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CaMKII, but not protein kinase A, regulates Rpt6 phosphorylation and proteasome activity during the formation of long-term memories.

Jarome TJ, Kwapis JL, Ruenzel WL, Helmstetter FJ - Front Behav Neurosci (2013)

Bottom Line: We found increases in the phosphorylation of proteasome ATPase subunit Rpt6 at Serine-120 and an enhancement in proteasome activity in the amygdala following fear conditioning.Pharmacological manipulation of CaMKII, but not PKA, in vivo significantly reduced both the learning-induced increase in Rpt6 Serine-120 phosphorylation and the increase in proteasome activity without directly affecting protein polyubiquitination levels.These results indicate a novel role for CaMKII in memory formation through its regulation of protein degradation and suggest that CaMKII regulates Rpt6 phosphorylation and proteasome function both in vitro and in vivo.

View Article: PubMed Central - PubMed

Affiliation: Department of Psychology, University of Wisconsin-Milwaukee Milwaukee, WI, USA.

ABSTRACT
CaMKII and Protein Kinase A (PKA) are thought to be critical for synaptic plasticity and memory formation through their regulation of protein synthesis. Consistent with this, numerous studies have reported that CaMKII, PKA and protein synthesis are critical for long-term memory formation. Recently, we found that protein degradation through the ubiquitin-proteasome system is also critical for long-term memory formation in the amygdala. However, the mechanism by which ubiquitin-proteasome activity is regulated during memory formation and how protein degradation interacts with known intracellular signaling pathways important for learning remain unknown. Recently, evidence has emerged suggesting that both CaMKII and PKA are capable of regulating proteasome activity in vitro through the phosphorylation of proteasome regulatory subunit Rpt6 at Serine-120, though whether they regulate Rpt6 phosphorylation and proteasome function in vivo remains unknown. In the present study we demonstrate for the first time that fear conditioning transiently modifies a proteasome regulatory subunit and proteasome catalytic activity in the mammalian brain in a CaMKII-dependent manner. We found increases in the phosphorylation of proteasome ATPase subunit Rpt6 at Serine-120 and an enhancement in proteasome activity in the amygdala following fear conditioning. Pharmacological manipulation of CaMKII, but not PKA, in vivo significantly reduced both the learning-induced increase in Rpt6 Serine-120 phosphorylation and the increase in proteasome activity without directly affecting protein polyubiquitination levels. These results indicate a novel role for CaMKII in memory formation through its regulation of protein degradation and suggest that CaMKII regulates Rpt6 phosphorylation and proteasome function both in vitro and in vivo.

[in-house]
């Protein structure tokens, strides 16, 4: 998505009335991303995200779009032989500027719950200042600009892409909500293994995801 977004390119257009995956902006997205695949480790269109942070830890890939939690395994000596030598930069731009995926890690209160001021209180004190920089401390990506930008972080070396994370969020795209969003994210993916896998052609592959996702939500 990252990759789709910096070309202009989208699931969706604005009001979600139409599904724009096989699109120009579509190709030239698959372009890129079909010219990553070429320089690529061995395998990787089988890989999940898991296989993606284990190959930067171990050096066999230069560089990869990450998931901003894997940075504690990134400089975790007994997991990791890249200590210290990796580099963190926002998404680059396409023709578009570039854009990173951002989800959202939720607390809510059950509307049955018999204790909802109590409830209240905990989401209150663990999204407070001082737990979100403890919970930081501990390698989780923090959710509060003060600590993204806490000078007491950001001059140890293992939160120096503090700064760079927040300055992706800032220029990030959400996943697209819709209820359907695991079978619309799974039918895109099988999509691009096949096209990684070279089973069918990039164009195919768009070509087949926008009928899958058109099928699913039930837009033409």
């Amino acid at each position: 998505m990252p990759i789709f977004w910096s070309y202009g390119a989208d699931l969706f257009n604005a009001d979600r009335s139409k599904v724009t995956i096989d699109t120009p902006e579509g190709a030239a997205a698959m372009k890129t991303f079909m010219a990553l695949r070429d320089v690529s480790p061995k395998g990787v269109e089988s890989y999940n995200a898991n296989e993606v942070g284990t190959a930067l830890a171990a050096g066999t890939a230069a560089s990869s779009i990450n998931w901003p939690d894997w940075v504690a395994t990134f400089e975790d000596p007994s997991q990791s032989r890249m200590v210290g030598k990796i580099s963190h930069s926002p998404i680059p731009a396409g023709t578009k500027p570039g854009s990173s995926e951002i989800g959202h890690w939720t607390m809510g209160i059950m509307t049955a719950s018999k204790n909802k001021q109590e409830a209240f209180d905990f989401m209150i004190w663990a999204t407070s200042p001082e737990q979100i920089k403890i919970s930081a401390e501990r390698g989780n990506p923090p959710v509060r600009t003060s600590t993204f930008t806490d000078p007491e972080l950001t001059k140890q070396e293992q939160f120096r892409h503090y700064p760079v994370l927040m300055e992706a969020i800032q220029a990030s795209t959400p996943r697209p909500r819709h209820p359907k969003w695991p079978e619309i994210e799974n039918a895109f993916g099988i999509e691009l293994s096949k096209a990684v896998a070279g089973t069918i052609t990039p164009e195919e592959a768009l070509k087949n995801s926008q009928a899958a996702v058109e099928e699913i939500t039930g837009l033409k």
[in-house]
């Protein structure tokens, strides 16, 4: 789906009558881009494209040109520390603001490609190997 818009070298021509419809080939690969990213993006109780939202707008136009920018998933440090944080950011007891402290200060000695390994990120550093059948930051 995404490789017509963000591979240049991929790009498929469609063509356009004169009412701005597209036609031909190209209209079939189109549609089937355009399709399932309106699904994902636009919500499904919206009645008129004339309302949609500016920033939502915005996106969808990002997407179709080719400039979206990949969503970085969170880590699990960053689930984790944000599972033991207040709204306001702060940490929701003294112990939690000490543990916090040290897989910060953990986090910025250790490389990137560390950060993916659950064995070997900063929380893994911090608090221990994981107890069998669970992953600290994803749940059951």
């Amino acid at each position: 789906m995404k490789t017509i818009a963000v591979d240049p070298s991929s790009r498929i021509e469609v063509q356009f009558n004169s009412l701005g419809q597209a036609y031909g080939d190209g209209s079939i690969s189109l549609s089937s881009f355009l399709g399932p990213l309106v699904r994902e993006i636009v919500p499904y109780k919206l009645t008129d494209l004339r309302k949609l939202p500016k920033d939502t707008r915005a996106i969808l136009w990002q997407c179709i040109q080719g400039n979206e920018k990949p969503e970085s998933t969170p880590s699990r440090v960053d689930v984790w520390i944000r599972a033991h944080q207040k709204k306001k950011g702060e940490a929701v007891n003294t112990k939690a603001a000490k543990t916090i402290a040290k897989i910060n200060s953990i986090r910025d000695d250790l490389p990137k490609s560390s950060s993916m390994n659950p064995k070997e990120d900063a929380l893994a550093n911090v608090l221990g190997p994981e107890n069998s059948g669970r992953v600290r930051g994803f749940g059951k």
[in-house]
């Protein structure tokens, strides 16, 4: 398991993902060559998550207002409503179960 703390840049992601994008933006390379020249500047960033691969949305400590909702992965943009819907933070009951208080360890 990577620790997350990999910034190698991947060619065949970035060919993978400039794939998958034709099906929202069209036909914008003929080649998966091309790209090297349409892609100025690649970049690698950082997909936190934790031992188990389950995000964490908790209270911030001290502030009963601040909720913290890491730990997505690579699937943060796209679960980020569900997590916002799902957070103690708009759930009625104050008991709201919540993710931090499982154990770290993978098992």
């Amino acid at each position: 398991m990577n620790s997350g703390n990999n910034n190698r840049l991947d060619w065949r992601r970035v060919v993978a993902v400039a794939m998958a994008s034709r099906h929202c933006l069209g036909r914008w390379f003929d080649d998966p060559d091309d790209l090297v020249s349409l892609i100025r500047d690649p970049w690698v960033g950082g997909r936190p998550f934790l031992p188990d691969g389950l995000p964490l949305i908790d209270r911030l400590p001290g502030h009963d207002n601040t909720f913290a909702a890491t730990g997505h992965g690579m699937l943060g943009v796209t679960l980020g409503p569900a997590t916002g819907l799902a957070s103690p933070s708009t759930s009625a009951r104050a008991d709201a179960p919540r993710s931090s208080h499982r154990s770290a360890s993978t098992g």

No MeSH data available.


Related in: MedlinePlus

Fear conditioning increases in vitro proteasome activity and phosphorylation of Rpt6-S120 in amygdala tissue. (A) Rats were exposed to several pairings of an auditory cue with a footshock or exposed to the shock (SK) or white noise (WN) individually and amygdala tissue collected 4 h later (n = 9–11 per group). Dotted line denotes 10 s in the training context, while solid lines denote 15 min in the training context. (B) Animals that received pairings of the white noise with the footshock froze significantly more during training than animals receiving the WN alone. (C–E) Proteasome chymotrypsin-like (C) trypsin-like (D) and peptidylglutamyl-peptide hydrolyzing-like (E) activities were increased only in rats that received the auditory cue paired with the footshock. (F) Fear conditioning increased phosphorylation of the proteasome regulatory subunit Rpt6 at Serine120 (G) There were no increases in the Rpt6 subunit but (H) fear conditioned animals showed enhanced protein polyubiquitination. *p < 0.05 from WN controls (B) or HC, SK and WN controls (C–H).